We recognize that some jurisdictions have expanded liability beyond both the traditional impact rule and the zone-of-danger rule. For example, in Dillon v. Legg, 68 Cal. 2d 728, 65 Cal. Rptr. 72, 441 P.2d 912 (1968), the California Supreme Court court rejected the zone-of-danger rule in favor of a case-by-case approach based upon whether the defendant should reasonably foresee the injury to plaintiff or, in other words, whether defendant owes plaintiff a duty of due care even though plaintiff is in no way placed in jeopardy of an injury. See also James v. Lieb, 221 Neb. 47, 375 N.W.2d 109 (1985); Paugh v. Hanks, 6 Ohio St.3d 72, 451 N.E.2d 759 (1983); Culbert v. Sampson's Supermarkets, Inc., 444 A.2d 433 (Maine 1982). However, this so-called "foreseeability" rule has been rejected by a number of jurisdictions. See, e.g., Whetham v. Bismarck Hospital, 197 N.W.2d 678 (N.D.1972); Guilmette v. Alexander, 128 Vt. 116, 259 A.2d 12 (1969); Tobin v. Grossman, 24 N.Y.2d 609, 301 N.Y.S.2d 554, 249 N.E.2d 419 (1969).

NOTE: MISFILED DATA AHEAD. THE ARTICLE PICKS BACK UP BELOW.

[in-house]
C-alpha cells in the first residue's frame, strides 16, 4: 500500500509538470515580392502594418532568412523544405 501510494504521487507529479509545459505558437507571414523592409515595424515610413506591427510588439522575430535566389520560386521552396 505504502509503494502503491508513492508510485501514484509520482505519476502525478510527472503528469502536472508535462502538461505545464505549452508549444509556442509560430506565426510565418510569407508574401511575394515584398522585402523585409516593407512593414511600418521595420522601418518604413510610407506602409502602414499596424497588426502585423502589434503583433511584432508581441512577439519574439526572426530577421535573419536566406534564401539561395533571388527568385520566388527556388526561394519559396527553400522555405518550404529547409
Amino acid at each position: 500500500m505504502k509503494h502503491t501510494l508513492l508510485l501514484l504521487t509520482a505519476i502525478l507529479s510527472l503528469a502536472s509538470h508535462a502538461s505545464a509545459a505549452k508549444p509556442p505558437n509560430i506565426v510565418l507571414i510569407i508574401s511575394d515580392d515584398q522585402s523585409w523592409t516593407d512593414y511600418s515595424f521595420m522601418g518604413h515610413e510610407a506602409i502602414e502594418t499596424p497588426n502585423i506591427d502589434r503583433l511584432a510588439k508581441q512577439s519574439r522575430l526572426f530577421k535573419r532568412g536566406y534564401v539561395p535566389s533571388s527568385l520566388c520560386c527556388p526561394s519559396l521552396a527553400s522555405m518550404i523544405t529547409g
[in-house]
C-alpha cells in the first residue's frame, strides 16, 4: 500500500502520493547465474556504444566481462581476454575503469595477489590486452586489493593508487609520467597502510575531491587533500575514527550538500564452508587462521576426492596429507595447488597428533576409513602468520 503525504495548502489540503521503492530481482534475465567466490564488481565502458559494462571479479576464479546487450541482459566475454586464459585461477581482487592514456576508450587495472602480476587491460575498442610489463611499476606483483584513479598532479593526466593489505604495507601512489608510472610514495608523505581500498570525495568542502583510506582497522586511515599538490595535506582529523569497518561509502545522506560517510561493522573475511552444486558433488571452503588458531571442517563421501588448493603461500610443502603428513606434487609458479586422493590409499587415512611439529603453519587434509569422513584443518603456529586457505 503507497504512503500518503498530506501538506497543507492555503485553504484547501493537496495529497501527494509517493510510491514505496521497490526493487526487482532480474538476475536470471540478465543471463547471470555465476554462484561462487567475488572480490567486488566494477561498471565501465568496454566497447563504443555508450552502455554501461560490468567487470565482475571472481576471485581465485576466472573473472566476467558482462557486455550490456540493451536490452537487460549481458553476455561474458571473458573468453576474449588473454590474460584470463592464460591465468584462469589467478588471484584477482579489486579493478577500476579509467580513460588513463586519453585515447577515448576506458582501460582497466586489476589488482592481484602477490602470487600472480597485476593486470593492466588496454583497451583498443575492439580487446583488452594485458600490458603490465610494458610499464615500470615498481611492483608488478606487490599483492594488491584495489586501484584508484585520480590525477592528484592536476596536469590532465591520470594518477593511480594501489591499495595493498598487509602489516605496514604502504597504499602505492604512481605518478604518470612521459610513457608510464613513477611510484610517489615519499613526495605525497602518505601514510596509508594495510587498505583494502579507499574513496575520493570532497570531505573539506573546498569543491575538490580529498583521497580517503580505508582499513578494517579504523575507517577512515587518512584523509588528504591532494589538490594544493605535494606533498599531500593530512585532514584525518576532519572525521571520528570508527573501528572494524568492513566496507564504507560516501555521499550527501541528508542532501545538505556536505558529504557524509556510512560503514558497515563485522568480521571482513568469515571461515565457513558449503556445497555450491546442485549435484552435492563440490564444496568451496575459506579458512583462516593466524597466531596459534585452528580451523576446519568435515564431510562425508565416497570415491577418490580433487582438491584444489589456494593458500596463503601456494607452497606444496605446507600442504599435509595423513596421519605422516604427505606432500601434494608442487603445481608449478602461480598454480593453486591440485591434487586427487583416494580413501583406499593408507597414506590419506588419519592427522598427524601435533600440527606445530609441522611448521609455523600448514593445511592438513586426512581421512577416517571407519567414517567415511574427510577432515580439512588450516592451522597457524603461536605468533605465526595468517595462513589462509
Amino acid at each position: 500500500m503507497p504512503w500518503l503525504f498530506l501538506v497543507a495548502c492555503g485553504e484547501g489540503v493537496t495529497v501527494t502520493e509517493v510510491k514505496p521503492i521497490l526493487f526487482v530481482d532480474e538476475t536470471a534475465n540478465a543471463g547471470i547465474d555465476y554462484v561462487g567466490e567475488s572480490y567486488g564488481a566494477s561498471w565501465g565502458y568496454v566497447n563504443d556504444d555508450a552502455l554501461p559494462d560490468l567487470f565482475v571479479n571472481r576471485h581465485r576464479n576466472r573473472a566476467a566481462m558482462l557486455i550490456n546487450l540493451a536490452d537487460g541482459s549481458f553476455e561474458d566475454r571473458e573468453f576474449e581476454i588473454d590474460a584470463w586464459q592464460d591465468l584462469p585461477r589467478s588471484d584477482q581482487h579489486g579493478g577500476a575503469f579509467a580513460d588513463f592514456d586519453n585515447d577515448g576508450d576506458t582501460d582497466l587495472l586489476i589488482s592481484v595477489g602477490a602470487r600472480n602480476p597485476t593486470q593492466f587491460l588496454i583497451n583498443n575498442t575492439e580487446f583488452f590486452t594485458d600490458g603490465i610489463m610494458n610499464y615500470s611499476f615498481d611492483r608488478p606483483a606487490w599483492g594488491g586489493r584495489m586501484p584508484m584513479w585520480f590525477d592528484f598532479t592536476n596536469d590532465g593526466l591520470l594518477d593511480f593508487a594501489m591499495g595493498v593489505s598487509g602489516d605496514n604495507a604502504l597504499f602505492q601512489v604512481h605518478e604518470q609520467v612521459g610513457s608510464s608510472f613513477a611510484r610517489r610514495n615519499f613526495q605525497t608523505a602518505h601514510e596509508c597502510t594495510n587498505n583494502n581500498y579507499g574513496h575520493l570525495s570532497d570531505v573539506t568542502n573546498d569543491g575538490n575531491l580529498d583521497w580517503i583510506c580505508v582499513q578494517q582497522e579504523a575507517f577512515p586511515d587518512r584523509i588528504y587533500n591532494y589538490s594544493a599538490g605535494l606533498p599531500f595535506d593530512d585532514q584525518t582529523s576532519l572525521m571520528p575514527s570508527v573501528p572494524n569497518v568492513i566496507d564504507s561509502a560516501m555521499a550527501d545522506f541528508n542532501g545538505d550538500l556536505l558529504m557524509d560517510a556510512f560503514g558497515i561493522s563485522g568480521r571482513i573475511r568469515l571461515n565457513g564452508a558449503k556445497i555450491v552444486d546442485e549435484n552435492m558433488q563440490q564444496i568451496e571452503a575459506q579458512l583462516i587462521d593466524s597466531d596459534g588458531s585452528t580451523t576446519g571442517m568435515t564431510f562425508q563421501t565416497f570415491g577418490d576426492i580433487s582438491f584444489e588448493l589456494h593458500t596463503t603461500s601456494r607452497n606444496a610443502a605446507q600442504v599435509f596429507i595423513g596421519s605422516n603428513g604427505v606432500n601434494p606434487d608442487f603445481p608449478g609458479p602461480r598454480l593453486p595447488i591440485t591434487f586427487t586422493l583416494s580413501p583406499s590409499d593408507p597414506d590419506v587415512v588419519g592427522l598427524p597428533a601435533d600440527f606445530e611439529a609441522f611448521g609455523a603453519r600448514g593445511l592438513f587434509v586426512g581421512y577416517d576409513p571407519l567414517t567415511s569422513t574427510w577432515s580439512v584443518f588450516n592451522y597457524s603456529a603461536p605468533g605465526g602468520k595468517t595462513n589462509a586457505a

The problem of bystander recovery is evidenced by the confusion and disagreement among the jurisdictions as to whether *988 there are manageable limitations of the tort. In our view, the rule governing the scope of liability for negligently inflicted emotional distress should not be expanded beyond the zone-of-danger limitation articulated by our supreme court in Towns v. Anderson, supra. We agree with the conclusion reached in Waube v. Warrington, 216 Wis. 603, 258 N.W. 497 (1935), that: "[D]efendant's duty and plaintiff's right... can neither justly nor expediently be extended to any recovery for physical injuries sustained by one out of the range of ordinary physical peril as a result of the shock of witnessing another's danger."